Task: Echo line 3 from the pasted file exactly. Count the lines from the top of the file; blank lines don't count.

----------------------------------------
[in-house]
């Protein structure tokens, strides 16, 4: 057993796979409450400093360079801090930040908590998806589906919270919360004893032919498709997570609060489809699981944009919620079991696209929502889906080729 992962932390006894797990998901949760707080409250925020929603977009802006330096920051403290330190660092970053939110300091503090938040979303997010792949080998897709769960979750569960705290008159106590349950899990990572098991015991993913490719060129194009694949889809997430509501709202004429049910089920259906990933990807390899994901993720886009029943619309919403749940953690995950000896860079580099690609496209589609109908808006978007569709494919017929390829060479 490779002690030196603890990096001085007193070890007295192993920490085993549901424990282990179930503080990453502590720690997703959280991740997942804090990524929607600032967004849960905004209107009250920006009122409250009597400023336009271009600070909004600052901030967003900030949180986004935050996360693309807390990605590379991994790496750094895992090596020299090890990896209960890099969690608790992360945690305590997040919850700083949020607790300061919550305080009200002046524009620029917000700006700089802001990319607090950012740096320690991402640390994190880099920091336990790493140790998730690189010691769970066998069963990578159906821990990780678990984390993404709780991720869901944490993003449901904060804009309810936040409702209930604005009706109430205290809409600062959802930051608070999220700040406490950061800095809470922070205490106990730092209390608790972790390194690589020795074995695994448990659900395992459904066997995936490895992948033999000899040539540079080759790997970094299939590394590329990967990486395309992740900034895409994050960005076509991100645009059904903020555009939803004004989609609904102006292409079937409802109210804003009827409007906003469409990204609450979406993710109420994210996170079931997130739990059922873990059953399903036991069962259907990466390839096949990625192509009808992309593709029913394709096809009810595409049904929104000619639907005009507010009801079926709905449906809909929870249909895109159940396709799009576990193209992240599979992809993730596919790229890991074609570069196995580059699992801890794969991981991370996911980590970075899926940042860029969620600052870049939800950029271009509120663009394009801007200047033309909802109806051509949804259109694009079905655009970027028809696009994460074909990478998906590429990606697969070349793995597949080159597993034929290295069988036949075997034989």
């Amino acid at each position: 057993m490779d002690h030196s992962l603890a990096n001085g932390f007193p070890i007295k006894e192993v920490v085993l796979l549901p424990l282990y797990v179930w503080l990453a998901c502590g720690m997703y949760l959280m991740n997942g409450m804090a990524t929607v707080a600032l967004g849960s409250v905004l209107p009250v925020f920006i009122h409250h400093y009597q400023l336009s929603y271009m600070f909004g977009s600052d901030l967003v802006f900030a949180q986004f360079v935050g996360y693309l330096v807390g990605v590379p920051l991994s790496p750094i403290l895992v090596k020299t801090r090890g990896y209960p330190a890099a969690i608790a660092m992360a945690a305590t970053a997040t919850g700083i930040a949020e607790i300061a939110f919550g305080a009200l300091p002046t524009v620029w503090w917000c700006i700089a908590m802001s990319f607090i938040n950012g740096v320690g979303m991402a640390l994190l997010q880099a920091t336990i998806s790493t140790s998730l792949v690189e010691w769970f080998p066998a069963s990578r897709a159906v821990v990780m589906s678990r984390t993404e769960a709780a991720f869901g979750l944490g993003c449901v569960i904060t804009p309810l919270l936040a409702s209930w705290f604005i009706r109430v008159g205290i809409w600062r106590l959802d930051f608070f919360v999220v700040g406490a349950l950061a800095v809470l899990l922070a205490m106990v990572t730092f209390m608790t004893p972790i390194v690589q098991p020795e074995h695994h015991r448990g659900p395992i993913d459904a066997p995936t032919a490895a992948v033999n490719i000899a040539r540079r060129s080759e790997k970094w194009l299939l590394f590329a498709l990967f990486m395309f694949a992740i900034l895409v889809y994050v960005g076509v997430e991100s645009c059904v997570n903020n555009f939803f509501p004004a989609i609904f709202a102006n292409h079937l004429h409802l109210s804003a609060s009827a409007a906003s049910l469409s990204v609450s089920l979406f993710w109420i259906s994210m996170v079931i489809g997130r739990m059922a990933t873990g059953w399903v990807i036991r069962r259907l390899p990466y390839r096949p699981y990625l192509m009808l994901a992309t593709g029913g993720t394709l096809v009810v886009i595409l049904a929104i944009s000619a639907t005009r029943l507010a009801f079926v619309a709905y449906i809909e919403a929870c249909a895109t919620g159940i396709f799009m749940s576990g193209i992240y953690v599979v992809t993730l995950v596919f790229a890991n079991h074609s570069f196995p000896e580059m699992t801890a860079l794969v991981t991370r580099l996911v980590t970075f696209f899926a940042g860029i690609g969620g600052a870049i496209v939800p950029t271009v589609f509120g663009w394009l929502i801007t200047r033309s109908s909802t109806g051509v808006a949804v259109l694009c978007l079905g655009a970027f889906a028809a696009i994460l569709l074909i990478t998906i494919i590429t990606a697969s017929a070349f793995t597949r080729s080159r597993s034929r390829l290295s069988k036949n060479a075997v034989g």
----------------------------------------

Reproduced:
């Amino acid at each position: 057993m490779d002690h030196s992962l603890a990096n001085g932390f007193p070890i007295k006894e192993v920490v085993l796979l549901p424990l282990y797990v179930w503080l990453a998901c502590g720690m997703y949760l959280m991740n997942g409450m804090a990524t929607v707080a600032l967004g849960s409250v905004l209107p009250v925020f920006i009122h409250h400093y009597q400023l336009s929603y271009m600070f909004g977009s600052d901030l967003v802006f900030a949180q986004f360079v935050g996360y693309l330096v807390g990605v590379p920051l991994s790496p750094i403290l895992v090596k020299t801090r090890g990896y209960p330190a890099a969690i608790a660092m992360a945690a305590t970053a997040t919850g700083i930040a949020e607790i300061a939110f919550g305080a009200l300091p002046t524009v620029w503090w917000c700006i700089a908590m802001s990319f607090i938040n950012g740096v320690g979303m991402a640390l994190l997010q880099a920091t336990i998806s790493t140790s998730l792949v690189e010691w769970f080998p066998a069963s990578r897709a159906v821990v990780m589906s678990r984390t993404e769960a709780a991720f869901g979750l944490g993003c449901v569960i904060t804009p309810l919270l936040a409702s209930w705290f604005i009706r109430v008159g205290i809409w600062r106590l959802d930051f608070f919360v999220v700040g406490a349950l950061a800095v809470l899990l922070a205490m106990v990572t730092f209390m608790t004893p972790i390194v690589q098991p020795e074995h695994h015991r448990g659900p395992i993913d459904a066997p995936t032919a490895a992948v033999n490719i000899a040539r540079r060129s080759e790997k970094w194009l299939l590394f590329a498709l990967f990486m395309f694949a992740i900034l895409v889809y994050v960005g076509v997430e991100s645009c059904v997570n903020n555009f939803f509501p004004a989609i609904f709202a102006n292409h079937l004429h409802l109210s804003a609060s009827a409007a906003s049910l469409s990204v609450s089920l979406f993710w109420i259906s994210m996170v079931i489809g997130r739990m059922a990933t873990g059953w399903v990807i036991r069962r259907l390899p990466y390839r096949p699981y990625l192509m009808l994901a992309t593709g029913g993720t394709l096809v009810v886009i595409l049904a929104i944009s000619a639907t005009r029943l507010a009801f079926v619309a709905y449906i809909e919403a929870c249909a895109t919620g159940i396709f799009m749940s576990g193209i992240y953690v599979v992809t993730l995950v596919f790229a890991n079991h074609s570069f196995p000896e580059m699992t801890a860079l794969v991981t991370r580099l996911v980590t970075f696209f899926a940042g860029i690609g969620g600052a870049i496209v939800p950029t271009v589609f509120g663009w394009l929502i801007t200047r033309s109908s909802t109806g051509v808006a949804v259109l694009c978007l079905g655009a970027f889906a028809a696009i994460l569709l074909i990478t998906i494919i590429t990606a697969s017929a070349f793995t597949r080729s080159r597993s034929r390829l290295s069988k036949n060479a075997v034989g």